Navigation Links
Scientists Re-grow Dental Enamel from Cultured Cells

Dental enamel is the hardest tissue produced by the body. It cannot regenerate itself, because it is formed by a layer of cells that is lost by the time the tooth appears in the mouth. The enamel spends the remainder of its lifetime vulnerable to wear, damage, and decay. //

For this reason, it is exciting to consider the prospect of artificially growing enamel, or even whole teeth, using culturing and transplantation techniques. In the emergent field of tooth-tissue engineering, several groups have developed their own approaches. Although there has been some success in producing enamel-like and tooth-like tissues, problems remain to be solved before the technology comes close to being tested in humans. One of the issues has been how to produce, in culture, sufficient numbers of enamel-forming cells.

On the occasion of the 85th General Session of the International Association for Dental Research, a team of researchers from the Institute of Medical Science, the University of Tokyo (Japan), reports on a new technique for culturing cells that have the capacity to produce enamel.

This group has recently shown that epithelial cells extracted from the developing teeth of 6-month-old pigs continue to proliferate when they are cultured on top of a special feeder layer of cells (the feeder-layer cells are known as the 3T3-J2 cell line). This crucial step boosts the number of dental epithelial cells available for enamel production.

In the study being reported today, the researchers seeded the cultured dental epithelial cells onto collagen sponge scaffolds, along with cells from the middle of the tooth (dental mesenchymal cells). The scaffolds were then transferred into the abdominal cavities of rats, where conditions were favorable for the cells in the scaffolds to interact and develop.

When removed after 4 weeks, the remnants of the scaffolds were found to contain enamel-like tissue. The key finding of this study was that even after the multiple divisions that occurred during propagation of the cells in culture, the dental epithelial cells retained the ability to produce enamel, as long as they were later provided with an appropriate environment.

The idea for the culturing technique originates from 1975, when Dr. J.G. Rheinwald and Dr. H. Green of Harvard Medical School reported the use of feeder layers for culturing epithelial cells from the skin (the 3T3-J2 cells used in the current study were gifted by Dr. Green). The cell-scaffold approach is based on tissue-engineering technology developed at the Forsyth Institute (MA) and was applied by one of the Tokyo researchers to produce enamel-like tissues in 2002.

Now that dental epithelial cells can be propagated in culture, the next step will be to achieve the same success with their partners in tooth formation, the dental mesenchymal cells. Further development of this technique will be aimed toward production of tissue to replace damaged or missing enamel, and ultimately, regeneration of whole teeth.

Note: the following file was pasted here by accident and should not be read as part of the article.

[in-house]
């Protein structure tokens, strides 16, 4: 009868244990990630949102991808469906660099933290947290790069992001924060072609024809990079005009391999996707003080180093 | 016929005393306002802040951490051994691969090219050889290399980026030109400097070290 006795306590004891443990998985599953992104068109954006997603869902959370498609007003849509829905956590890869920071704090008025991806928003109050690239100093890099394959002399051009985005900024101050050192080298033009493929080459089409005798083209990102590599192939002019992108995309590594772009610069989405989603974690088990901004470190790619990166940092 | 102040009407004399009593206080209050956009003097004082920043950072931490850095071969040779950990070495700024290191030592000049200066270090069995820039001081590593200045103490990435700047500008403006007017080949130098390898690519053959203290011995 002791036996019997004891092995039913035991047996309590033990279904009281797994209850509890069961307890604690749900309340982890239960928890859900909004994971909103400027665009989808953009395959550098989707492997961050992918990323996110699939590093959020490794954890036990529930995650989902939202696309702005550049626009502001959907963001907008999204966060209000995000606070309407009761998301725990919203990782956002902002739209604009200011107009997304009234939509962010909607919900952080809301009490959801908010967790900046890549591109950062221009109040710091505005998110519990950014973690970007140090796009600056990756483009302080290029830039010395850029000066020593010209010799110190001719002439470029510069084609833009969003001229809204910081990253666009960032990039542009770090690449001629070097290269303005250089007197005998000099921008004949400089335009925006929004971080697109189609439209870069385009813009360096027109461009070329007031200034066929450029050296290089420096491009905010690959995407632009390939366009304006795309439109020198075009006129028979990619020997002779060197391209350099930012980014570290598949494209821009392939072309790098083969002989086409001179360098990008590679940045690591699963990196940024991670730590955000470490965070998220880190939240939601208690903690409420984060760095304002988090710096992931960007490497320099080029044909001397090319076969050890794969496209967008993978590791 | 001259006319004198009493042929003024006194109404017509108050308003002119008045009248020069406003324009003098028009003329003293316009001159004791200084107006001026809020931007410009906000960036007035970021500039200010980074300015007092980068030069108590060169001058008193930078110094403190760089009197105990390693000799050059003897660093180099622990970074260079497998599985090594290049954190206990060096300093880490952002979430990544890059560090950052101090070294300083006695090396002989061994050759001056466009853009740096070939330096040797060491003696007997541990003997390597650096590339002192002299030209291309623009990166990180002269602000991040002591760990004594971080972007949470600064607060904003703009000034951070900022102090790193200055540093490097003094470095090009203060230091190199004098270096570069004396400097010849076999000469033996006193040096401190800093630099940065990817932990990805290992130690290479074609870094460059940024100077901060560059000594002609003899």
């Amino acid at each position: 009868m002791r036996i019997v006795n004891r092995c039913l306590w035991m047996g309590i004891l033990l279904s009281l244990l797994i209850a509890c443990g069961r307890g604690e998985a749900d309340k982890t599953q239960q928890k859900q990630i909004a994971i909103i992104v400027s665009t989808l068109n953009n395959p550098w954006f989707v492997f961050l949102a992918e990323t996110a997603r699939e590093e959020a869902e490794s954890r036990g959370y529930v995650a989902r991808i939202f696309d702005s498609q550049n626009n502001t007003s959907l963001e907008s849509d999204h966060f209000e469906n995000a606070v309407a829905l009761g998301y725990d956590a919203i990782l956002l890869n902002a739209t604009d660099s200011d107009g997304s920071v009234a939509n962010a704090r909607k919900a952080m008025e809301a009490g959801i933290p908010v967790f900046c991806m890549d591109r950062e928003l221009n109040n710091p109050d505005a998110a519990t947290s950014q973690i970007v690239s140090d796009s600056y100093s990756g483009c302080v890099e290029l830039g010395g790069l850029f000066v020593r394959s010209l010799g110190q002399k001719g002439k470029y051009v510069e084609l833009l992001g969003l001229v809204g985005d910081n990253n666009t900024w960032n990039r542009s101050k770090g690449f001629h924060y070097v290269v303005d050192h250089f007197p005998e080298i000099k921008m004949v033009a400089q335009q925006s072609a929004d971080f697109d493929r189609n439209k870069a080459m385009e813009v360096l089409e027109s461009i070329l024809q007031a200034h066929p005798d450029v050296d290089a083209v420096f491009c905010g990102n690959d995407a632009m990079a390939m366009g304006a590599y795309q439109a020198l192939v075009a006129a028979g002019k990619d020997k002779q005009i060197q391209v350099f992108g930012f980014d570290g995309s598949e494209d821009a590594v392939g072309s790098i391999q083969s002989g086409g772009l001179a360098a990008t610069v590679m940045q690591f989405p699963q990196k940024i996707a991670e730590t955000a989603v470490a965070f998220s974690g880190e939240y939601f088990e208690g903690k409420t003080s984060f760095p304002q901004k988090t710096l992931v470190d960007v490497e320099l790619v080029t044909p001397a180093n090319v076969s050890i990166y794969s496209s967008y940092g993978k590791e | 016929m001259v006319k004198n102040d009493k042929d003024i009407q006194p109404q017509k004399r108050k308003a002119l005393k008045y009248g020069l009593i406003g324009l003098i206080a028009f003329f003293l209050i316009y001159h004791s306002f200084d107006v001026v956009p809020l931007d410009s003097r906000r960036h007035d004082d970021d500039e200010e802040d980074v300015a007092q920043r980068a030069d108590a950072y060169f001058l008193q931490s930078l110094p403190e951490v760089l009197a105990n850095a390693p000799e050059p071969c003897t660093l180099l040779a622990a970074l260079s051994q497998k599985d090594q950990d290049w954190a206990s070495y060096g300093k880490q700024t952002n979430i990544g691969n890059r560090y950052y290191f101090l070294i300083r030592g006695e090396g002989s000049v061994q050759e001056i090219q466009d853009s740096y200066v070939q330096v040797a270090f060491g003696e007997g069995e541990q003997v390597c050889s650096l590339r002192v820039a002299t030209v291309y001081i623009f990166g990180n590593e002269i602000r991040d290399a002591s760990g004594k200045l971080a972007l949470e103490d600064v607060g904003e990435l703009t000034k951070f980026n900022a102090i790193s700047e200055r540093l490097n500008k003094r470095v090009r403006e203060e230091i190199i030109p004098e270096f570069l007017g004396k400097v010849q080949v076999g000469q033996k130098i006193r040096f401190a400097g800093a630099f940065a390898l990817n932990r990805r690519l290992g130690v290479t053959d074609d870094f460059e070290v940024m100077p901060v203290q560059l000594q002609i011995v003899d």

Source-Eurekalert
'"/>




Related medicine news :

1. Scientists plan human cloning clinic in the United States
2. Scientists found ancient Human Germ Killer
3. Scientists locate key hormone involved in appetite control
4. Scientists open the book of life
5. Scientists review SARS
6. Scientists crack dengue fever puzzle
7. Scientists push to lower hidden sodium in food
8. Indian Scientists Make Wide-Ranging Analysis And Annotation Of X Chromosome
9. Scientists have found effective brain regions for deep brain stimulation for Parkinson’s
10. Scientists reveal the secrets of sarcasm
11. Scientists Unveil Mechanism Behind Resistance to Severe Malaria
Post Your Comments:
*Name:
*Comment:
*Email:


(Date:4/25/2017)... ... April 25, 2017 , ... ... and HR decision-makers are preparing for how his administration could impact the employee ... insight into what changes are most likely to make it through Congress. His ...
(Date:4/25/2017)... Las Vegas, NV (PRWEB) , ... April 25, ... ... teeth can now choose a modern procedure that achieves results in a fraction ... orthodontist in Las Vegas, NV, with Significance Dental Specialists, now offers this ...
(Date:4/25/2017)... ... April 25, 2017 , ... Buyers and sellers in the ... dispensaries and head shops –can’t help but be heartened by the industry’s current surge. ... odor aptly described as “skunk smell.” At last they can simply, safely and ...
(Date:4/25/2017)... (PRWEB) , ... April 25, 2017 , ... There is ... Regional Hospital, according to a special report in the May issue of Consumer Reports ... its highest quality ranking for results achieved during and after coronary bypass and aortic ...
(Date:4/24/2017)... ... 2017 , ... LG CNS Healthcare Solutions debuted the next ... Telehealth 2.0, the American Telemedicine Association’s national conference. , BYOD has been added ... pre-programmed tablet in a remarkably easy-to-use kit for patients. “BYOD is the next ...
Breaking Medicine News(10 mins):
(Date:4/20/2017)... Research and Markets has announced the addition of the ... Outlook, Growth Trends, Key Players, Competitive Strategies and Forecasts, 2014 ... ... US$ 7,167.6 Mn in 2015, and is expected to reach ... 5.6% from 2016 to 2024. The global ...
(Date:4/19/2017)... April 19, 2017 /PRNewswire/ - CRH Medical Corporation (TSX: CRH) (NYSE MKT: CRHM) ... & Co. Healthcare Investor Conference 2017 at the Sheraton Hotel in ... , Chief Executive Officer of the Company is scheduled to present ... Richard Bear and the Chairman of the Board, Tony ... ...
(Date:4/19/2017)... NEW YORK , April 19, 2017 ... Surgical drainage devices are tubes used to remove excess ... include, blood, serum, pus, urine, bile or lymph. Surgical ... types of surgery such as orthopedics surgery, cardiovascular surgery, ... device is prophylactic post-surgery to prevent accumulation of fluid ...
Breaking Medicine Technology: